Before you comment, take a look at the latest Phillies rumors regarding Carlos Santana
The cynical Phillies fan will say Carlos Santana’s trade value is less than a bucket of baseballs, and to some, that may be true. With the latest Phillies rumors surrounding Santana’s standing with the organization, it sounds as if the organization is more than willing to move the 32-year-old first baseman.
When Santana signed a three-year $60 million deal he was touted as a power-hitting first baseman with a ridiculous on-base percentage who could mentor Maikel Franco. In one way or another, all of that happened. Santana hit 24 home runs, walked 110 times with a .352 OBP, and he did, in fact, take Franco under his wing.
Unfortunately, that effort did not turn into wins for the Phillies or endearment for Santana. Fans wanted more power, a better batting average, and a brand new Franco in the middle of the lineup. Was that too much to ask, or did Santana’s price tag set those expectations?
Regardless, Santana is enemy number 1A/B/C/D, whatever you want to make it, right now in Philadelphia, especially among Phillies fans for the reasons mentioned above.
Already this offseason we’ve looked at how the Phillies could trade Santana and his contract and how the Twins are a potential trade partner.
Minnesota, while a great fit, isn’t the only trade partner Philadelphia could find this offseason for Santana.
Editors for FanSided’s MLB sites are preparing for a full offseason simulation, which requires each team to list their individual team’s needs.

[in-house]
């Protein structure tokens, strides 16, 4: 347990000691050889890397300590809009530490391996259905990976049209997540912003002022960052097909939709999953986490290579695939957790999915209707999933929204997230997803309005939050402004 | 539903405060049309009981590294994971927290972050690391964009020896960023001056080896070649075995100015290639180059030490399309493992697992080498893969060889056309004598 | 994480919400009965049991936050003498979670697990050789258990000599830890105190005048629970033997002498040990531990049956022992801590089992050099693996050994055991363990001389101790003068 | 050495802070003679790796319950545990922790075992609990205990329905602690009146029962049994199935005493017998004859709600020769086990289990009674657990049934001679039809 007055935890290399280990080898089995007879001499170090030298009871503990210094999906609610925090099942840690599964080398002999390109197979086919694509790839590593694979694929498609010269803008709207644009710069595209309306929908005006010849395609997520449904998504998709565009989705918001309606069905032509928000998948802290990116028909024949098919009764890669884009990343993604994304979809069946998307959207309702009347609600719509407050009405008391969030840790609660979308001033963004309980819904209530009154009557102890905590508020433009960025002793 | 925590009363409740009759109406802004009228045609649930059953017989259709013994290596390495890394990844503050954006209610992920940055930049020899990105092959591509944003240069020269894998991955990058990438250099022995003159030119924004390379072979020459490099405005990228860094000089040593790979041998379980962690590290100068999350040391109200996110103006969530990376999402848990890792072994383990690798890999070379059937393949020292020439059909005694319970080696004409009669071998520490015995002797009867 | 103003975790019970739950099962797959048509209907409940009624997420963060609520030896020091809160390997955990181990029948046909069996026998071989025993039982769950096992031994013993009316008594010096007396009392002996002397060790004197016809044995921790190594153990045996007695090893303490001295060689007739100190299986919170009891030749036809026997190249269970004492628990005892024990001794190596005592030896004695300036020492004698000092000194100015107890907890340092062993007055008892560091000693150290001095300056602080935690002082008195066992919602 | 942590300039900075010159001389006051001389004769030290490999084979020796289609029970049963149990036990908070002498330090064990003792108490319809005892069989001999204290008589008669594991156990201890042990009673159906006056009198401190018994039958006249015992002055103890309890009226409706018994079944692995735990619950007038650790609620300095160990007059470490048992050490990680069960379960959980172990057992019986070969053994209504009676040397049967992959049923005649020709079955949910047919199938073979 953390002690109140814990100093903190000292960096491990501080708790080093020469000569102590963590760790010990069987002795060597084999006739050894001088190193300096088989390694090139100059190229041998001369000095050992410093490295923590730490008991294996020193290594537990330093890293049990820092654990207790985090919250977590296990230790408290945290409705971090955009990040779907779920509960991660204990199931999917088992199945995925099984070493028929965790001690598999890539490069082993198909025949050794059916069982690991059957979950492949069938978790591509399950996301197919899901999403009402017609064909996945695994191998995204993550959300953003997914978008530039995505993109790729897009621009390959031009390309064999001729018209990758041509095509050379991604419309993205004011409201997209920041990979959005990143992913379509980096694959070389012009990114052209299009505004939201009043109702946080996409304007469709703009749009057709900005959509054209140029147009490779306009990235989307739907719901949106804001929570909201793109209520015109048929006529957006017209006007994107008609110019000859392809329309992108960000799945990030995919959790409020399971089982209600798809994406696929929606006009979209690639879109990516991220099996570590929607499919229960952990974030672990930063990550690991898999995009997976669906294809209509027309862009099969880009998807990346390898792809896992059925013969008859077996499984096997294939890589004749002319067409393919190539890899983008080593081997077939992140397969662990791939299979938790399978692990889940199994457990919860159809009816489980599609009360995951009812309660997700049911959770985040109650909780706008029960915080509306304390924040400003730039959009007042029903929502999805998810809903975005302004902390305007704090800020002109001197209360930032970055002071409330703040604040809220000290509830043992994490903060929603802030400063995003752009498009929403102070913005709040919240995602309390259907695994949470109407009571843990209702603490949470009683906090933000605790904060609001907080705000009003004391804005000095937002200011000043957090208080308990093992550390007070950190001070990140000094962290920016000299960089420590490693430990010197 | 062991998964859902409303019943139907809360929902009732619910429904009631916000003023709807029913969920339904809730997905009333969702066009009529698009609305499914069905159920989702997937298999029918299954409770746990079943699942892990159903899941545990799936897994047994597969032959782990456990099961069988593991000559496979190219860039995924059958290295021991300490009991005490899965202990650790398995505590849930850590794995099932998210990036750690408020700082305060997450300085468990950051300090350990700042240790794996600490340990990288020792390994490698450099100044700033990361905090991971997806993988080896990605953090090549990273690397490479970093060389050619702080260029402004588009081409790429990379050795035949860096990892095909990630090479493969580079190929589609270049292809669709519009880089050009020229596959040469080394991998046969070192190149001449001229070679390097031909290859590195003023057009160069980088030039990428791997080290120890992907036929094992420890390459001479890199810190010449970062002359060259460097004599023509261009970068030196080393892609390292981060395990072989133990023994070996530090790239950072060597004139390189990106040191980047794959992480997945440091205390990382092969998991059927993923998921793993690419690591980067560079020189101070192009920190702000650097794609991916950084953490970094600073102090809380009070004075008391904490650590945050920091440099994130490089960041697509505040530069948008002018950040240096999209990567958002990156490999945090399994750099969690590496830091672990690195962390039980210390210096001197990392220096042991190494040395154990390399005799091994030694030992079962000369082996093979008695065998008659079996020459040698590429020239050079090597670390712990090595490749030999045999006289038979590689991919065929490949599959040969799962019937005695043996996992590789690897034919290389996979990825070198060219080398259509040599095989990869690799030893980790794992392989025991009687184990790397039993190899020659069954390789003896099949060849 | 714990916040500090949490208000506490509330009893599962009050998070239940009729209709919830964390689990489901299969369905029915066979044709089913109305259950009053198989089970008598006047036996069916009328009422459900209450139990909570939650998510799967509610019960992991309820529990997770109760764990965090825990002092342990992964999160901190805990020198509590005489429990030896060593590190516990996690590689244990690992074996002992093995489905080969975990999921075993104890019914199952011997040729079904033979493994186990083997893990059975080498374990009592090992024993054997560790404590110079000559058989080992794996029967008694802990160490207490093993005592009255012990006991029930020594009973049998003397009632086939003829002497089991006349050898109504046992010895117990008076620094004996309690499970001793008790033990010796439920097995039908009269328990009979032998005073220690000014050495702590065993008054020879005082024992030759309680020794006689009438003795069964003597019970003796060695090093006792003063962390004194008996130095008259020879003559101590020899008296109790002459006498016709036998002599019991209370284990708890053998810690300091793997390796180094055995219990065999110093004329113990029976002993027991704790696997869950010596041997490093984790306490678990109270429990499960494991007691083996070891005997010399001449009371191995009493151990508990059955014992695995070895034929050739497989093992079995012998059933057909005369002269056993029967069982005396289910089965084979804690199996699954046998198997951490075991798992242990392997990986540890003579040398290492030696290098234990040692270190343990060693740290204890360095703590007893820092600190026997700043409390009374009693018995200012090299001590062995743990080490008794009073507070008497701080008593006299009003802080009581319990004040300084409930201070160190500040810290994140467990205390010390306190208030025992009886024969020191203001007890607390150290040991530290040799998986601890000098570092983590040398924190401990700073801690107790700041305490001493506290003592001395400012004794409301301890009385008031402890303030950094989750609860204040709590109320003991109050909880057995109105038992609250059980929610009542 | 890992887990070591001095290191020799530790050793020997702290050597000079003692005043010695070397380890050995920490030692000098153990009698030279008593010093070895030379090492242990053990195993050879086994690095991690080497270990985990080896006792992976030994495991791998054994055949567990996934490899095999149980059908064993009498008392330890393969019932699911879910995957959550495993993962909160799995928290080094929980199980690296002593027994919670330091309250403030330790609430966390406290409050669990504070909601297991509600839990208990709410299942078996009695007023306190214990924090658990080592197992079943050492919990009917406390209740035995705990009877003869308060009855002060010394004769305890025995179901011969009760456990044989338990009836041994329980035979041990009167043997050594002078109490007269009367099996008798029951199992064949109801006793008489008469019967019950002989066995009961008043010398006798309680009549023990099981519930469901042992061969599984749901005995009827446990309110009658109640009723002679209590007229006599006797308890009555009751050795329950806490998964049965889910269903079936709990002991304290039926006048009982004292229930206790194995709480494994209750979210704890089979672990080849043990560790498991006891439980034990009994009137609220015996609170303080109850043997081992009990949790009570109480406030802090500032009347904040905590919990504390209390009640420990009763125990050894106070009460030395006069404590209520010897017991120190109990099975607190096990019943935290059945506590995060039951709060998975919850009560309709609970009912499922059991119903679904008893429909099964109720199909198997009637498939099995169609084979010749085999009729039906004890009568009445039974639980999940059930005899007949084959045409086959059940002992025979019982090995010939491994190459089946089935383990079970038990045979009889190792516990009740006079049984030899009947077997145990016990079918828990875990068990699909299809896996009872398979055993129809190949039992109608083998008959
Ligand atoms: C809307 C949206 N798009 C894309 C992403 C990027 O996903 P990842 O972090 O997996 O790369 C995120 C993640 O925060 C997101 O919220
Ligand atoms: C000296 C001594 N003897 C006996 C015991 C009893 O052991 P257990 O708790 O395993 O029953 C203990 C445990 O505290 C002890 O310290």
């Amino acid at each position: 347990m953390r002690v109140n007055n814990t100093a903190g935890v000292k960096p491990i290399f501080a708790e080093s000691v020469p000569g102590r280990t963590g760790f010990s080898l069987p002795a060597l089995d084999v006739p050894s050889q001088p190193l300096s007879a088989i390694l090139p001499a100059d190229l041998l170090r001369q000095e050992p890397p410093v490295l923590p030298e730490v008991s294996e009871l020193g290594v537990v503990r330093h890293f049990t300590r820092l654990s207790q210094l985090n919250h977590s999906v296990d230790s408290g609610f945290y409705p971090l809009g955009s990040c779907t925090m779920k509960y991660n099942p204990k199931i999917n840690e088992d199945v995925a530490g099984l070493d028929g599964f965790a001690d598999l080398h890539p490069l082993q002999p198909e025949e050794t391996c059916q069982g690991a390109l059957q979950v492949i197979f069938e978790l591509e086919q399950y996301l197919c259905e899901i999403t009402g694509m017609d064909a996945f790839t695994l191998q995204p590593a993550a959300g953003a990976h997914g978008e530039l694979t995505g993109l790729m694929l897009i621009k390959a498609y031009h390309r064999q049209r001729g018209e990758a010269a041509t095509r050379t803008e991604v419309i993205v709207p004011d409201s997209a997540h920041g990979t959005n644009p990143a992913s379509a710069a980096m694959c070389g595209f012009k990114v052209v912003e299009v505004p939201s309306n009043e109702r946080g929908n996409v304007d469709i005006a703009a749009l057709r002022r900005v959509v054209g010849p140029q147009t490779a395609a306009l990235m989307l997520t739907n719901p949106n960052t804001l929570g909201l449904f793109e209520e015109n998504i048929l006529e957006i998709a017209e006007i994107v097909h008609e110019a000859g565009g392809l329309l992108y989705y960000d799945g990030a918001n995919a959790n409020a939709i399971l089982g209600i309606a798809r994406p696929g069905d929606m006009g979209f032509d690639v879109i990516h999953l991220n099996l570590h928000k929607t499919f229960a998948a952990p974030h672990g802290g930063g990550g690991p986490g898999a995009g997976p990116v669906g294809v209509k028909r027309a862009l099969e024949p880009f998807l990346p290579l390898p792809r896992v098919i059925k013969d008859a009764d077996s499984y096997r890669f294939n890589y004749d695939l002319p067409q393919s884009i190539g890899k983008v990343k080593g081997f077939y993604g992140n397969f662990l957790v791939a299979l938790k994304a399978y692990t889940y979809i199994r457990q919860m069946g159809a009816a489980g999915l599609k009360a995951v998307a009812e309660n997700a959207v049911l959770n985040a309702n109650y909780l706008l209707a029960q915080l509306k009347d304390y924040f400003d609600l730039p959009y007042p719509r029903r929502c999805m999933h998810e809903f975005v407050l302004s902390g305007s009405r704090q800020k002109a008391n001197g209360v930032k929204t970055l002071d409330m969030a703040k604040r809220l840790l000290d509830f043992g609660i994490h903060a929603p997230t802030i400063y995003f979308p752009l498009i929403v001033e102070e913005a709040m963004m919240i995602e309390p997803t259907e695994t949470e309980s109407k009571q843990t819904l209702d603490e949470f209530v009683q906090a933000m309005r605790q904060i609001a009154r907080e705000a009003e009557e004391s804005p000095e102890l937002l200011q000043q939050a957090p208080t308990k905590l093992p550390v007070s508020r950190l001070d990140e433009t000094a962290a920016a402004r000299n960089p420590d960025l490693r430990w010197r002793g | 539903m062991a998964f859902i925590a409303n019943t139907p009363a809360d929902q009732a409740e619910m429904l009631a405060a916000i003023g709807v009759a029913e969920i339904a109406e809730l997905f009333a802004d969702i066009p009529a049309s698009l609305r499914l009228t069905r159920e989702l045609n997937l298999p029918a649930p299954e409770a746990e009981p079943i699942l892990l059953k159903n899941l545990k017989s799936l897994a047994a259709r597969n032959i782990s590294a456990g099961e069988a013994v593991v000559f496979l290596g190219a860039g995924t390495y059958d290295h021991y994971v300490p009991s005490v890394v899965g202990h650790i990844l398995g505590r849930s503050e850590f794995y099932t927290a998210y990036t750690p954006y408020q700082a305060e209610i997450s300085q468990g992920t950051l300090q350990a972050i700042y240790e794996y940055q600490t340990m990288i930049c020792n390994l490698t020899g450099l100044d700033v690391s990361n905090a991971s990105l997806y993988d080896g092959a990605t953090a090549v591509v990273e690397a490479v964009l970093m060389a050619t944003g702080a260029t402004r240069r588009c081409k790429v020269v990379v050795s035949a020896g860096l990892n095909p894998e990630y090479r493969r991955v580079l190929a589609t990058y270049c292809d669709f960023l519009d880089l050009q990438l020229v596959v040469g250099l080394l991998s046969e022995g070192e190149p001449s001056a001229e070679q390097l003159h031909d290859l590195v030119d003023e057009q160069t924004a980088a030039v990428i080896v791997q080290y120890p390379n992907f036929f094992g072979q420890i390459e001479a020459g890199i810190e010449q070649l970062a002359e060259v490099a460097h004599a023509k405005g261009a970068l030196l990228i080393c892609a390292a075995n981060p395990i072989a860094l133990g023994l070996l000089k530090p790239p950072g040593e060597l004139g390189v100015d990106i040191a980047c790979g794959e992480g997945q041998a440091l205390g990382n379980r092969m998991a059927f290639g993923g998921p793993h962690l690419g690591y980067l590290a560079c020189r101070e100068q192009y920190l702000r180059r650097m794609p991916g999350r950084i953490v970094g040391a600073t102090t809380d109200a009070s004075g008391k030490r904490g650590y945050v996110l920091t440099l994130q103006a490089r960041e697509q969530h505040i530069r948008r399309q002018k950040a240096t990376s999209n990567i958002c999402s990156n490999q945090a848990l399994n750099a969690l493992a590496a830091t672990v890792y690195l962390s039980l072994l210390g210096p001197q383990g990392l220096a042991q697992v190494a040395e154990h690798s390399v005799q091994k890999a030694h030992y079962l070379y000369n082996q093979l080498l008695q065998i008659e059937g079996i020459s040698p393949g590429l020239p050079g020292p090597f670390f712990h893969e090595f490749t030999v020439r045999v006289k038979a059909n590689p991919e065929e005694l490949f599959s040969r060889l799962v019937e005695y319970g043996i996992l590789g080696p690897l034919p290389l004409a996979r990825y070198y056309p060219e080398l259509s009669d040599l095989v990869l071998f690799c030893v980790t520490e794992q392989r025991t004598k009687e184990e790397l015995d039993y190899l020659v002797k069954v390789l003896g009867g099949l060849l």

Currently, eight teams have noted that they plan to either sign or trade for a first baseman: Minnesota, Tampa Bay, Texas, Detroit, Baltimore, Colorado, Washington, and the New York Yankees.
Half of those teams appear to be contenders, while the other half are likely in a rebuild.
I should also note that many of those teams are American League clubs, adding another spot for Santana as a designated hitter, thus expanding the market for him even more.
Baltimore doesn’t feel like a fit because they’re at the bottom of the league and are paying Mark Trumbo and Chris Davis more than $31 million combined next season.
Minnesota felt like a good trade partner because the Phillies could take on the contract of reliever Addison Reed and still get a prospect in return. A team like the Yankees might be more willing to take on some money for Santana, while the Rays likely wouldn’t because of their financial limitations.
However, the Rays only have one player (Kevin Kiermaier) on a long-term contract, and a relatively cheap one at that. If C.J. Cron is the DH going forward, Santana could easily start for a team that quietly won 90 games last year.
The Yankees have several young first basemen, but could easily upgrade. It’s unlikely the Phillies could snag prospects Clint Frazier or Justus Sheffield, neither of whom the Yankees would trade for Giancarlo Santon, let along Santana, but MILB ranked the Yankees farm system entering the 2018 season as the fourth-best in baseball.
Each team has reasons to want or pass on Santana. No deal is exactly the same, so should the Phillies trade Santana it could take several forms. Philadelphia could be adding prospects, major league talent, taking on another bad salary, or packaging Santana with someone else for another player.
It wouldn’t shock me if the organization trades Santana, but only after they have acquired an outfielder like Bryce Harper. The sole purpose of moving Santana off the depth chart is to clear room for Rhys Hoskins at first and open left field up to Nick Williams, Roman Quinn, or potentially prospect Adam Haseley by the end of the year.